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David Israel for Uclusion

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CircleCI, AWS Cognito, Amplify and Github Login

Uclusion is built on a relatively pure AWS stack and uses Cognito and Amplify Auth for user authentication.

If you are too, and want to enable login with GitHub here’s how you do it.

Step 1: Bridge OpenID Connect and Github Oauth2.

Unfortunately, Cognito and GitHub can’t directly talk with each other because Cognito supports SAML and OIDC while GitHub only supports Oauth. Fortunately, there exists an open source shim, the GitHub OpenID Connect Wrapper for Cognito that bridges the Gap.

The wrapper has two basic modes of operation, as a lambda with API gateway, and as a standalone node instance. We’re Lambda based ourselves, so we went with that option. The readme.md of the Wrapper does a good job of describing the setup steps for Cognito and here are the instructions for creating an Oauth app in Github, so I’ll just be focusing on how to get the shim working with CircleCI and Amplify.

Step 2: Create a CircleCI config.

Since we use CircleCI we needed a way to deploy the lambda along side our existing Serverless Framework based stacks, even though the Wrapper uses aws cli and aws sam. It turns out that’s not to hard with a good CircleCI config.yml.Here’s ours:

version: 2
jobs:
  build:
    docker:
      - image: circleci/python:3.7.2

    working_directory: ~/repo

    steps:
      - checkout
      - run:
          name: get node repo
          command: wget -qO- https://deb.nodesource.com/setup_10.x | sudo -E bash -
      - run:
          name: install node
          command: sudo apt-get install -y nodejs
      - run:
          name: Get aws cli
          command: sudo pip install awscli
      - run:
          name: Get aws sam
          command: sudo pip install aws-sam-cli
      - run:
          name: Setup config
          command: cp $env_name-config.sh config.sh
      - run:
          name: Install NPM deps
          command: npm install
      - run:
          name: Deploy
          command: npm run deploy

workflows:
  version: 2
  deploy-dev:
    jobs:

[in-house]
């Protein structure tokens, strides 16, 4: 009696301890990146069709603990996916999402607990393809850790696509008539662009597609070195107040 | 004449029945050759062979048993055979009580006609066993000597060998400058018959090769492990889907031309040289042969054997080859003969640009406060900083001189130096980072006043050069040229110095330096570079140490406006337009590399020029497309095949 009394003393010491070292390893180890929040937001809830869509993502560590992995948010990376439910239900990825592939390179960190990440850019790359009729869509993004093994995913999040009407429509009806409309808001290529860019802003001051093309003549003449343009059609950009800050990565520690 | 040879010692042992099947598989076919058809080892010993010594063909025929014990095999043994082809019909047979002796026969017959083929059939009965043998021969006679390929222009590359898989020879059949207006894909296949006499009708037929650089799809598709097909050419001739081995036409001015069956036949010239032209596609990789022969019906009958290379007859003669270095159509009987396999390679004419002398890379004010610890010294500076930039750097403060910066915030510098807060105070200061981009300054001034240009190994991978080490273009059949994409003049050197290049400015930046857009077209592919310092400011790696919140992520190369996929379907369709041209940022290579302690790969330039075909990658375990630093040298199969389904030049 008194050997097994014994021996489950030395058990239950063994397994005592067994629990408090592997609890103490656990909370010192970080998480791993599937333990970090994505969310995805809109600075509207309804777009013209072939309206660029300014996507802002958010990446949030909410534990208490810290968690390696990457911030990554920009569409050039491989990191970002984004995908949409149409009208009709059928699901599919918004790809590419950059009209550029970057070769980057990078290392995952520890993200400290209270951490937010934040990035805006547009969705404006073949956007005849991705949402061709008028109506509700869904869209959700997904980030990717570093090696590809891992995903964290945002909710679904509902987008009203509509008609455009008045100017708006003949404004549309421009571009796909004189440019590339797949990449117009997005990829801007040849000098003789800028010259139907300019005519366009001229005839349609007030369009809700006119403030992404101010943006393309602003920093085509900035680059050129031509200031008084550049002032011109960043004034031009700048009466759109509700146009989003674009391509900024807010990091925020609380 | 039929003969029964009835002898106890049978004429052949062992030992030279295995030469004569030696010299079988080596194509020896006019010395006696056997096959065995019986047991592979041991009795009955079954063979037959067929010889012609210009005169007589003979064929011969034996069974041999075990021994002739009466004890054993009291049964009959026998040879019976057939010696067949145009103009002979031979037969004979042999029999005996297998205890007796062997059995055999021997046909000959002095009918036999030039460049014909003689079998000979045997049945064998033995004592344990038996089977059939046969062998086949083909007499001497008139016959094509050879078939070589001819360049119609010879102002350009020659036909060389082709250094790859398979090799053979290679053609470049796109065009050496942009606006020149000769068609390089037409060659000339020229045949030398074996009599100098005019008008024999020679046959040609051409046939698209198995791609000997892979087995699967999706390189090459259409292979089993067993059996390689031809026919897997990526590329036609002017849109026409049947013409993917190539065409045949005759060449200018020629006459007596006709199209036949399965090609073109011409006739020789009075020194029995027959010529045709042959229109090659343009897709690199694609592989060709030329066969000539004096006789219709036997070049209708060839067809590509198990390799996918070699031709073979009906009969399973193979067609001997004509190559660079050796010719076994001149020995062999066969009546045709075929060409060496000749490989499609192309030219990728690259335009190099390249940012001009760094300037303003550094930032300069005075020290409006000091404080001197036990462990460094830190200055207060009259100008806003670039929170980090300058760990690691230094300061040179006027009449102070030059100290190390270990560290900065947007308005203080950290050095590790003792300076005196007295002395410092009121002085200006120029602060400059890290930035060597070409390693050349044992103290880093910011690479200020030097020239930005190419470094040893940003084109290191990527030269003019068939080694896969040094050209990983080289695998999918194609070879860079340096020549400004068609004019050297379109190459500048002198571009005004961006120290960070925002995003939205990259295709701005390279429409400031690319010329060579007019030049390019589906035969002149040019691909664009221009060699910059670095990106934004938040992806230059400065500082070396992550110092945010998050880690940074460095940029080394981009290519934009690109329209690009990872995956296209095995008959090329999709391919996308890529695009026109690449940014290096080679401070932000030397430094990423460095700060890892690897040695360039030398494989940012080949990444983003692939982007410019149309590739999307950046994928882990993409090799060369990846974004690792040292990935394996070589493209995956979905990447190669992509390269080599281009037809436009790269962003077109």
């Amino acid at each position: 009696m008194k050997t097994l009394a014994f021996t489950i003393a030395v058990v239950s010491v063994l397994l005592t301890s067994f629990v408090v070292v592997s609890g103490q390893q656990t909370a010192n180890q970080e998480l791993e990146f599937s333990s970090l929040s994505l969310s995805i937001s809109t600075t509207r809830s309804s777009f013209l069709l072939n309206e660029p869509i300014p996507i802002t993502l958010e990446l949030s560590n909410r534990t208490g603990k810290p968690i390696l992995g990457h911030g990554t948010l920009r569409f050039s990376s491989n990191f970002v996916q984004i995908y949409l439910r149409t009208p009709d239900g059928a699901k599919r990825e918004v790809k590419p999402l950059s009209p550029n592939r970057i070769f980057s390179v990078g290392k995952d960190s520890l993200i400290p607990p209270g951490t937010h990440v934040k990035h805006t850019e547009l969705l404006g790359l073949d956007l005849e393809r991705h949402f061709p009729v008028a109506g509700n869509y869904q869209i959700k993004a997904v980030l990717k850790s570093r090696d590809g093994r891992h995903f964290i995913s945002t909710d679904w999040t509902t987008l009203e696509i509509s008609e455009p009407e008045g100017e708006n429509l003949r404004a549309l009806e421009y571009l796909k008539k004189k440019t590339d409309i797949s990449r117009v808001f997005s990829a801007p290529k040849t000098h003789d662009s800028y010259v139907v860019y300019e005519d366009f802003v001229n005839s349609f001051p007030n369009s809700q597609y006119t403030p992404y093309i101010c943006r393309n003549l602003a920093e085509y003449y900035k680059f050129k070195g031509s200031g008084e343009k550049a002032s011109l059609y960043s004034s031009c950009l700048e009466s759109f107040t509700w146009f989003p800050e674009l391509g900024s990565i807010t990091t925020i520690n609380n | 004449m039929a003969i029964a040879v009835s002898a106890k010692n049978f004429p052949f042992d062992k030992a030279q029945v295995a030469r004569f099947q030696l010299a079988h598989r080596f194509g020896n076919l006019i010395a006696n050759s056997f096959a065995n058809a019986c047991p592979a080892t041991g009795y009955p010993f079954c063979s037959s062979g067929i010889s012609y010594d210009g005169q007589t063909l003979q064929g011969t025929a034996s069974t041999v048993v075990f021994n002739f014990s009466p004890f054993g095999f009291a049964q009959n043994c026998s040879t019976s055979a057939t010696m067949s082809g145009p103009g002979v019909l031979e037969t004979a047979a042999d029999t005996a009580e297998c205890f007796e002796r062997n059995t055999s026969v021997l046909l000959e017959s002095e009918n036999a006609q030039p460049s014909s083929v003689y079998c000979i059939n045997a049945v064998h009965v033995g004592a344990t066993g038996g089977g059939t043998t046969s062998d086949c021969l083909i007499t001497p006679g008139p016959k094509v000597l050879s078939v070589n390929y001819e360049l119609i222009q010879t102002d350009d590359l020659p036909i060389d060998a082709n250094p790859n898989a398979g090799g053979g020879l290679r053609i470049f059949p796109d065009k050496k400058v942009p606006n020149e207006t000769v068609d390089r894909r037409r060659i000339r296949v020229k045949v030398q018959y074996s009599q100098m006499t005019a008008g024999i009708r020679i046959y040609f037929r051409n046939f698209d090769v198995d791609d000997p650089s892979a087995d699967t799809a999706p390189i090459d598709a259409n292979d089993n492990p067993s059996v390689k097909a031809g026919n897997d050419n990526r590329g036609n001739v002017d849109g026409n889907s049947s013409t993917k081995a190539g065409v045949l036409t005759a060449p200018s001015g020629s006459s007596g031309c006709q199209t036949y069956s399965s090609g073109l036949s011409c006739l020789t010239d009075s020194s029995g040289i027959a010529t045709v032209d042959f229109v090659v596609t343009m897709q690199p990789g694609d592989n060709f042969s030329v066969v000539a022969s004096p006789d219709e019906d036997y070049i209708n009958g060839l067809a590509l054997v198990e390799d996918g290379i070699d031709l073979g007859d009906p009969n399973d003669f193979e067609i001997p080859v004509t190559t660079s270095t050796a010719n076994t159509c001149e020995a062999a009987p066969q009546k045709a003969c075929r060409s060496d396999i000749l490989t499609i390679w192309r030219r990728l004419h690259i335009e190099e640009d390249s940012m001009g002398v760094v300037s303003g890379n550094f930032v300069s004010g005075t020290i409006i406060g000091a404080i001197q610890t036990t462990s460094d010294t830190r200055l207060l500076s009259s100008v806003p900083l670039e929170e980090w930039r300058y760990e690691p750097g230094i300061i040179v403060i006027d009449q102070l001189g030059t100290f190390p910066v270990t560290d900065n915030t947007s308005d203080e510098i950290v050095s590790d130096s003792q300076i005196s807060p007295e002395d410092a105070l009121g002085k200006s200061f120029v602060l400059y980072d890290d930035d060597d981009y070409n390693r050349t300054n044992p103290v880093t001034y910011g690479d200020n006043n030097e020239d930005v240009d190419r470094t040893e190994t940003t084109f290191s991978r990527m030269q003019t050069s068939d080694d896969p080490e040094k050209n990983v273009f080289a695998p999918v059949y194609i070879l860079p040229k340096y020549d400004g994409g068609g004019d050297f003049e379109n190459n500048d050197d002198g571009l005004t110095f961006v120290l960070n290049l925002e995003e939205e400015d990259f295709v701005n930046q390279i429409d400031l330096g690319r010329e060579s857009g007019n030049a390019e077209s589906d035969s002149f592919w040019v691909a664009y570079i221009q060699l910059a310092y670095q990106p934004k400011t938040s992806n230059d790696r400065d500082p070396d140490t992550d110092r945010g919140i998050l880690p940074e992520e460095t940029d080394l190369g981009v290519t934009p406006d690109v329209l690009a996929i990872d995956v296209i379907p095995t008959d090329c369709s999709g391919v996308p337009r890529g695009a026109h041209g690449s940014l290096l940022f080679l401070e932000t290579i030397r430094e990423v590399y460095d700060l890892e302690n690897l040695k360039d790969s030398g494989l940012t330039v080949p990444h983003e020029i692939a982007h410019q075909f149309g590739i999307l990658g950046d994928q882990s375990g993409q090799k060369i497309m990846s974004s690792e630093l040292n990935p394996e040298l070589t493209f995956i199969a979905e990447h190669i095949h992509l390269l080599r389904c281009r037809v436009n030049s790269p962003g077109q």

- build:
          filters:
            tags:
              only: /^dev_backend.*/
            branches:
              ignore: /.*/
          context: dev
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The file basically sets up node, cli and sam, and makes use of CircleCI Environment Variables to establish our AWS credentials, to specify which version of the env name we’re deploying (dev, stage, production), and to set up auto workflow (in this case just dev) so we can auto deploy when we do releases with the tags dev_backend.

To use this file, fork the Wrapper’s repo, and create the file .circleci/config.yml inside the root of the new repo. Then go into CircleCI and tell it to monitor the project. If you haven’t configured your CircleCI to automatically respond to GitHub events the directions are here: https://circleci.com/docs/2.0/project-build/

Step 3: Tell Amplify to log in with your new provider:

When you setup the OIDC source in Cognito according to the directions in the wrapper, you gave the integration a name. Lets assume that name was β€˜GithubLogin’.

If you’ve already configured Amplify for federated login with Google or Facebook (which you really should do unless you have a good reason not to), then Amplify makes using your new provider really easy. All you have to do is change the β€˜provider’ flag when doing federated logins to β€˜GithubLogin’.

<Button onClick={() => Auth.federatedSignIn({provider: 'GithubLogin'})}>Github Login</Button>
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You’ll want to style that and make it fancier of course, but that’s all it takes. Assuming everything has been set up correctly you can now log in with Github Identities.

Things I haven’t told you:

  1. Custom Domains: You should really have a custom domain for your Cognito Pool and your API gateway, as things will look much more professional. Instructions for Cognito are here, and for API gateway are here.

  2. Post login workflows: You’ll probably want to do something fancy with the GitHub users so make sure to inspect the Amplify user attributes on your pages, as Cognito will helpfully tell you that the user came from β€˜GithubLogin’. The attributes can be gotten via code like this:

    Auth.currentAuthenticatedUser()
    .then((user) => {
    const { attributes } = user;

See the Javascript in production code here.

Top comments (2)

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davidwells profile image
David Wells

Hey! Great post!

Quick question, is this login flow going through the hosted UI or happening all in your app via amplify + the federatedSignIn call you described.

Thanks!

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davidwells profile image
David Wells

Aha found it at production.uclusion.com/

No hosted UI! Very nice work!

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